Ginsberg also notes that “Al Jazeera’s editorial and opinion commentators are having a field day mesmerizing how a similar spectacle could unfold across other Arab states.”  While I can’t help but note the truth in this, it’s not without good reason: Following the Tunisian uprising, no fewer than six youth self-immolated in countries across the Maghreb, from Mauritania to Egypt.  Social media–which may not have overthrown the Tunisian regime, but which certainly assisted the media’s coverage, perhaps more than ever before–is abuzz with talk of who’s next.  The “Arab street” is indeed talking about change, but should Al Jazeera really get the credit for that?  It’s not as if anti-authoritarianism is something that emerged in the past month.

Despite Ginsberg’s pedigree, it should be noted that he’s also a major AIPAC player, something most reasonable people would see as a conflict of interest to democratic ideals in the Arab world.  After all, staunch Israel supporters have little interest in disrupting the status quo, particularly in neighboring (and friendly) Egypt and Jordan.

All things considered, it would be irresponsible not to consider Ginsberg’s closing argument:

Let’s hope that Al Jazeera’s penchant for regional anarchy is tempered by cooler heads within Arab democratic dissident ranks who have far more to lose than audience share if they prematurely swallow Al Jazeera’s bait.

Though I think “penchant for regional anarchy” is a wee bit of a stretch (okay, an enormous stretch), but Ginsberg is not wrong to wish for “cooler heads” over the next few months, given the real risk in such protests (ask Tunisians if they really thought this would be the time it worked).  Nevertheless, take or leave Al Jazeera, it won’t be what gets Jordanians, Egyptians, or Libyans out in the street, the conditions of their countries–and the degree to which their regimes have become despotic–will be.

9 replies on “In Defense of Al Jazeera: A Response to Marc Ginsberg”


Read the comments section of Ginsberg’s piece, when challenged to name a station to be trusted as a more professional source of news, his answer was “Alarabiya.” My point is that the ex Ambassador didn’t do his homework on the MENA landscape, and as a result his opinion is more bias than facts.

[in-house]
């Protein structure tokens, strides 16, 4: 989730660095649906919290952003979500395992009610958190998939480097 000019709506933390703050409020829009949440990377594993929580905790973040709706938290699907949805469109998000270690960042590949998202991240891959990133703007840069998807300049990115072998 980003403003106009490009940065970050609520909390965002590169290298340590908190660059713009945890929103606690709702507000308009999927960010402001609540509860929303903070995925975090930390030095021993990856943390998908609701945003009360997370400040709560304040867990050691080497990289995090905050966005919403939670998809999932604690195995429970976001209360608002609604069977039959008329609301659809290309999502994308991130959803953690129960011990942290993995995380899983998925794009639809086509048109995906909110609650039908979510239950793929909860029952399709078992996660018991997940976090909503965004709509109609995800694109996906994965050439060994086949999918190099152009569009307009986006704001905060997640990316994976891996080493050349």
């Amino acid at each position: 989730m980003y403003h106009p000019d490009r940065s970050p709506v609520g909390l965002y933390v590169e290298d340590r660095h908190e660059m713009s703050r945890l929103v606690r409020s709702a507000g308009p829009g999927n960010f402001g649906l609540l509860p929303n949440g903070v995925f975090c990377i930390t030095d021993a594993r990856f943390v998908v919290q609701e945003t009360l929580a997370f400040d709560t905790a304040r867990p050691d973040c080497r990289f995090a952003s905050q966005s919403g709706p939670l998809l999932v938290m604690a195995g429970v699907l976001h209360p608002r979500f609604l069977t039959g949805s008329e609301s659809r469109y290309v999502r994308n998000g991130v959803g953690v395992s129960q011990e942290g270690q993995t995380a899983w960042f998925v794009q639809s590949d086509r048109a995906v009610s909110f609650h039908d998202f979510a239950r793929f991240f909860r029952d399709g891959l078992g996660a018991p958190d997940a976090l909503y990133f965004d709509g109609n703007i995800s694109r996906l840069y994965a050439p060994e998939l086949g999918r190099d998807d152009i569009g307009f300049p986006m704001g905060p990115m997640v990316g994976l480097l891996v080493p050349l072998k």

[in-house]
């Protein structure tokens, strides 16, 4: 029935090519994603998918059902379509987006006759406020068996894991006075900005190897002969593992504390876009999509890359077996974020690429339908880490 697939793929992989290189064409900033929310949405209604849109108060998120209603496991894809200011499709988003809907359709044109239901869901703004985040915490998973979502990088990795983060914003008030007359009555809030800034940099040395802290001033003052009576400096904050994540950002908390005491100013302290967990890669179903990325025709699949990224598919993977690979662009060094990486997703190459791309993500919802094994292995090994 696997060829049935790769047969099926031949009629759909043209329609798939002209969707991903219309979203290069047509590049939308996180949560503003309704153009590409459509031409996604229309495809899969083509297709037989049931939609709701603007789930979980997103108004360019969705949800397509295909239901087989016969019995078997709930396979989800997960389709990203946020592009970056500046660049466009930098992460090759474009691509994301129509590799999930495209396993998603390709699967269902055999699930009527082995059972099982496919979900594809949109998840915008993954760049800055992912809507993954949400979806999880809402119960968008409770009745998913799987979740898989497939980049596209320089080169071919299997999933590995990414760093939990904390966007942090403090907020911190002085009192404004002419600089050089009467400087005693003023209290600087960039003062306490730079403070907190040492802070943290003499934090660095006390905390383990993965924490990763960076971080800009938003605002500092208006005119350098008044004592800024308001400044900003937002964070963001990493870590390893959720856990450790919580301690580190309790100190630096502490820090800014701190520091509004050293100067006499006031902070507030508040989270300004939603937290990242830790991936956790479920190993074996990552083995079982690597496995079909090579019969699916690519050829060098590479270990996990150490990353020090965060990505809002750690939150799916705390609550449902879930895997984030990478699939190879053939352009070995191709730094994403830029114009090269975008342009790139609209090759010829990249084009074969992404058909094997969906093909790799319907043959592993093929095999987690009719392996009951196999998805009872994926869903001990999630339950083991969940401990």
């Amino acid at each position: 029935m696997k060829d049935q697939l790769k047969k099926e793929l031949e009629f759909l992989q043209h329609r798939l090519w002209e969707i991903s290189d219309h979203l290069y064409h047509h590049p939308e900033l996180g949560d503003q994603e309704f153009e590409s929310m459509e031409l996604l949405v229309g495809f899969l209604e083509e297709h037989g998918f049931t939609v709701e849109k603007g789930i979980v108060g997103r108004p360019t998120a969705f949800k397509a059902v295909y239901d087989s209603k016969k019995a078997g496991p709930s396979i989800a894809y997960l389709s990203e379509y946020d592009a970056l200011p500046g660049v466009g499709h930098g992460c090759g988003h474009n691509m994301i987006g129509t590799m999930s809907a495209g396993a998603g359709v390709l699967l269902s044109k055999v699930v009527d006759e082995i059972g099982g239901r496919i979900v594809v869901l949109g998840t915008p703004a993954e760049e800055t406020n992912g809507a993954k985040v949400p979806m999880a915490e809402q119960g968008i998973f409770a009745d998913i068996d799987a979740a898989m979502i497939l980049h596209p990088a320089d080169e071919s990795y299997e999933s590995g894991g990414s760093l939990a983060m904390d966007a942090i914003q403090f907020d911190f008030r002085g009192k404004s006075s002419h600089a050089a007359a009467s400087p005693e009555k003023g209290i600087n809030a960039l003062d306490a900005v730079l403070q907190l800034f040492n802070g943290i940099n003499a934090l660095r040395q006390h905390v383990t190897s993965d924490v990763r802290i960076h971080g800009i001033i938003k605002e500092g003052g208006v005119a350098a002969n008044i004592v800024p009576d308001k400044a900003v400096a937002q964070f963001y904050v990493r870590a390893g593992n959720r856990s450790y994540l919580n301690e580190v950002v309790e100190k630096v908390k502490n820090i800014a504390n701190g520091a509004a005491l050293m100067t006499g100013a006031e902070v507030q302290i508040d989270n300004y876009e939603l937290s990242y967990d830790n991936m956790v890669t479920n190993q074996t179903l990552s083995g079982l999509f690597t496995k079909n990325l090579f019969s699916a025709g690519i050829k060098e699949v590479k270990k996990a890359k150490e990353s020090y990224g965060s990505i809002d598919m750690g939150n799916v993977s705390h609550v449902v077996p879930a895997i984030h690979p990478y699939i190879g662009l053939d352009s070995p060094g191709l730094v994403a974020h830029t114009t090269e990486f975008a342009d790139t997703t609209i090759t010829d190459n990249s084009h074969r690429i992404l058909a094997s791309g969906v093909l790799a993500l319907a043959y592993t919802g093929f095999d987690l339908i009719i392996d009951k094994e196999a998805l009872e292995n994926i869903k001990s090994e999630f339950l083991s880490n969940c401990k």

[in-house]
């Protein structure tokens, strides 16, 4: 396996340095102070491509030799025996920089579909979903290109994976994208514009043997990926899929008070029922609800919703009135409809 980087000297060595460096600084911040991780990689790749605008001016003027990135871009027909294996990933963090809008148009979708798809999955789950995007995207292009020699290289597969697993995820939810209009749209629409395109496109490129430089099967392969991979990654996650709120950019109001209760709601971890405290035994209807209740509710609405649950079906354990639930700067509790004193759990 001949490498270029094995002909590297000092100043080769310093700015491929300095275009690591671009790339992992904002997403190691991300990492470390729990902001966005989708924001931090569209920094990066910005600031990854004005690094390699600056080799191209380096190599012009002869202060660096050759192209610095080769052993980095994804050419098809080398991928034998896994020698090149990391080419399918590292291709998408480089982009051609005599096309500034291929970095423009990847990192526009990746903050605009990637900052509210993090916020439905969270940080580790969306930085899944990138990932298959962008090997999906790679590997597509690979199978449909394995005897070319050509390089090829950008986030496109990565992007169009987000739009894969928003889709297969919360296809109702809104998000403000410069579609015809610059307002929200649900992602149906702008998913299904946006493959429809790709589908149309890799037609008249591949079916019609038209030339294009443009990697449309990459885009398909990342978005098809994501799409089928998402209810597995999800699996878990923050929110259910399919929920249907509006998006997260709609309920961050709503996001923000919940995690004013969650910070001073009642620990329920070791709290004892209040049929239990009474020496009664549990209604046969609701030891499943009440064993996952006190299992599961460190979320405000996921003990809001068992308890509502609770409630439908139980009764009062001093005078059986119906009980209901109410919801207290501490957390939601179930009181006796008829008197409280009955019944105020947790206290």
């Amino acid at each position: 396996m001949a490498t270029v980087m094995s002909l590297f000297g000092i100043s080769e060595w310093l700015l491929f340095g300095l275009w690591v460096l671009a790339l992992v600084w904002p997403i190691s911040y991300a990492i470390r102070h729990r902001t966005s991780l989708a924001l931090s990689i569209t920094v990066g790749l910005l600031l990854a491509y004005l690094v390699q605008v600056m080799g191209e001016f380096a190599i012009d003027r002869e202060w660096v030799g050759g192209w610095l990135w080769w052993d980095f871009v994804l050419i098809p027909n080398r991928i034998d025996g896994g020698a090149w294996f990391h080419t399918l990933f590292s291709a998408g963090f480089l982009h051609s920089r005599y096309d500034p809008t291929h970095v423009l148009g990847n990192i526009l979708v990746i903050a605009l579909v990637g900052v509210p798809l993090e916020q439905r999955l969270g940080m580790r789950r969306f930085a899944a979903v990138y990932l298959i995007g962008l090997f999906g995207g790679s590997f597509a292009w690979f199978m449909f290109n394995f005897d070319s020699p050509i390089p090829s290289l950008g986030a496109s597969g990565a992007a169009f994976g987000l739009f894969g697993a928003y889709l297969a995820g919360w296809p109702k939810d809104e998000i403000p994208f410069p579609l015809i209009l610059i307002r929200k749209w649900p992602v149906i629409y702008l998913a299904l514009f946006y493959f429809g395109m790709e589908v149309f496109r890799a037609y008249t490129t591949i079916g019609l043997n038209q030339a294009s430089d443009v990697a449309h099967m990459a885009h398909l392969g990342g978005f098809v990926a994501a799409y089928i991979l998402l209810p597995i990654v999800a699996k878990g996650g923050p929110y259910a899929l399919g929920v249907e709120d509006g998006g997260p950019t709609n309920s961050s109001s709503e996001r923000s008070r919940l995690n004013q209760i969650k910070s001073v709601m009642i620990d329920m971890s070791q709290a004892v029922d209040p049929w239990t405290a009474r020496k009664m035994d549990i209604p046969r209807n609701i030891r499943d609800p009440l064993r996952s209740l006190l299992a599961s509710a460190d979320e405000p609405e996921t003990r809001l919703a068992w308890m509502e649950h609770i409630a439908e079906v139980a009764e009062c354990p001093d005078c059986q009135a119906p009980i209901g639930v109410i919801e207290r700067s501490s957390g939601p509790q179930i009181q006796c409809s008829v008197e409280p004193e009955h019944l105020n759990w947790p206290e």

Saw that, though do you really think it’s a result of not doing his homework? Ginsberg is, though perhaps outmoded, one of the more equipped diplomats (compare him to other unnamed ambassadors to Morocco who speak French but not Arabic). I’d be surprised if this were about lack of knowledge, as opposed to being about his own political leanings.

I ended up cross-pubbing on HuffPost, btw (

Jillian –

Thank you for a great rebuttal. Like Armitage, I wish our own news stations would take an “anti-authoritarian” stance. Isn’t it a journalist’s job, after all, to challenge those in power?


I chose to view the ex ambassador’s choice of alternative station as a misunderstanding by him of Arab media landscape to avoid being too harsh on him. He put himself in a position that makes it very hard to rationalize his remarks; he speaks Arabic, he spent time in the region. For him not to know that Alarabiya is the mouthpiece of the Saudi royal family is staggering. But again, I guess that his choice could be plausibly viewed as an endorsement of Alarabiya’s agenda i.e an endorsement of Saudi Arabia’s policies.